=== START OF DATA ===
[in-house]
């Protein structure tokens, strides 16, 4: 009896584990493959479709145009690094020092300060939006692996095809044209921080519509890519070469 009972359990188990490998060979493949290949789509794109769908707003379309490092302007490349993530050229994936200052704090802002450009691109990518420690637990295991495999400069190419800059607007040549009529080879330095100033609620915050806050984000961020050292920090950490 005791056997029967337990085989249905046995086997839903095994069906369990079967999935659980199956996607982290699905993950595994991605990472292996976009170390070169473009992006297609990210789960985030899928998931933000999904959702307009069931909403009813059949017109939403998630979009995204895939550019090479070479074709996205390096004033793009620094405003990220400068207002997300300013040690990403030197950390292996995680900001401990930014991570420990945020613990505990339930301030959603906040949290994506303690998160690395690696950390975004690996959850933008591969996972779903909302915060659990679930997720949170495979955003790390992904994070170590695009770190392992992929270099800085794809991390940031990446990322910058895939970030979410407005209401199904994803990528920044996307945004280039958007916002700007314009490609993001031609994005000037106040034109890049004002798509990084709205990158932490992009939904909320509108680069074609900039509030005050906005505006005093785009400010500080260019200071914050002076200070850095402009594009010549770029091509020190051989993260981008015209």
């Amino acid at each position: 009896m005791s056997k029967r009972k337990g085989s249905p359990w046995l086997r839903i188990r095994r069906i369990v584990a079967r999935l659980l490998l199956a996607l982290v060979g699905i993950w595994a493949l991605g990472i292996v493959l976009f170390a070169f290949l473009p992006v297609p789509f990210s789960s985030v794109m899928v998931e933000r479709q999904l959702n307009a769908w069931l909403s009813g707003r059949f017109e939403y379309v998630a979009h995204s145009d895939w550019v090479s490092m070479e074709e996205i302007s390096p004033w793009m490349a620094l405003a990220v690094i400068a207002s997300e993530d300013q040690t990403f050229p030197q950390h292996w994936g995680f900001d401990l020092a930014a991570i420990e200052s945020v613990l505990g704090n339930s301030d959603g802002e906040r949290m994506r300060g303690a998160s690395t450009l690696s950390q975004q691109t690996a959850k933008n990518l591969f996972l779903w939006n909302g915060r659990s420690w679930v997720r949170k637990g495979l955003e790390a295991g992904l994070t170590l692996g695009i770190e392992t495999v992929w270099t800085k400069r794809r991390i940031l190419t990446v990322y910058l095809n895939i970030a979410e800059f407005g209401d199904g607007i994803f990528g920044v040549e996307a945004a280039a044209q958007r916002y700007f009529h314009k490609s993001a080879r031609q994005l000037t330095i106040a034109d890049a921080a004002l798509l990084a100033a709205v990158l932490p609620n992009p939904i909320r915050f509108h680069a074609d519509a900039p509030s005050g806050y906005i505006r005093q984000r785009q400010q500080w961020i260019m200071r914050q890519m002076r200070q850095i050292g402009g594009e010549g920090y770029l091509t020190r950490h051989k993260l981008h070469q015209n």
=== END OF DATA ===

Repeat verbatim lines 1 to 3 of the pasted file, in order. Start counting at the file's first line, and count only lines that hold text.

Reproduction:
[in-house]
């Protein structure tokens, strides 16, 4: 009896584990493959479709145009690094020092300060939006692996095809044209921080519509890519070469 009972359990188990490998060979493949290949789509794109769908707003379309490092302007490349993530050229994936200052704090802002450009691109990518420690637990295991495999400069190419800059607007040549009529080879330095100033609620915050806050984000961020050292920090950490 005791056997029967337990085989249905046995086997839903095994069906369990079967999935659980199956996607982290699905993950595994991605990472292996976009170390070169473009992006297609990210789960985030899928998931933000999904959702307009069931909403009813059949017109939403998630979009995204895939550019090479070479074709996205390096004033793009620094405003990220400068207002997300300013040690990403030197950390292996995680900001401990930014991570420990945020613990505990339930301030959603906040949290994506303690998160690395690696950390975004690996959850933008591969996972779903909302915060659990679930997720949170495979955003790390992904994070170590695009770190392992992929270099800085794809991390940031990446990322910058895939970030979410407005209401199904994803990528920044996307945004280039958007916002700007314009490609993001031609994005000037106040034109890049004002798509990084709205990158932490992009939904909320509108680069074609900039509030005050906005505006005093785009400010500080260019200071914050002076200070850095402009594009010549770029091509020190051989993260981008015209």
């Amino acid at each position: 009896m005791s056997k029967r009972k337990g085989s249905p359990w046995l086997r839903i188990r095994r069906i369990v584990a079967r999935l659980l490998l199956a996607l982290v060979g699905i993950w595994a493949l991605g990472i292996v493959l976009f170390a070169f290949l473009p992006v297609p789509f990210s789960s985030v794109m899928v998931e933000r479709q999904l959702n307009a769908w069931l909403s009813g707003r059949f017109e939403y379309v998630a979009h995204s145009d895939w550019v090479s490092m070479e074709e996205i302007s390096p004033w793009m490349a620094l405003a990220v690094i400068a207002s997300e993530d300013q040690t990403f050229p030197q950390h292996w994936g995680f900001d401990l020092a930014a991570i420990e200052s945020v613990l505990g704090n339930s301030d959603g802002e906040r949290m994506r300060g303690a998160s690395t450009l690696s950390q975004q691109t690996a959850k933008n990518l591969f996972l779903w939006n909302g915060r659990s420690w679930v997720r949170k637990g495979l955003e790390a295991g992904l994070t170590l692996g695009i770190e392992t495999v992929w270099t800085k400069r794809r991390i940031l190419t990446v990322y910058l095809n895939i970030a979410e800059f407005g209401d199904g607007i994803f990528g920044v040549e996307a945004a280039a044209q958007r916002y700007f009529h314009k490609s993001a080879r031609q994005l000037t330095i106040a034109d890049a921080a004002l798509l990084a100033a709205v990158l932490p609620n992009p939904i909320r915050f509108h680069a074609d519509a900039p509030s005050g806050y906005i505006r005093q984000r785009q400010q500080w961020i260019m200071r914050q890519m002076r200070q850095i050292g402009g594009e010549g920090y770029l091509t020190r950490h051989k993260l981008h070469q015209n």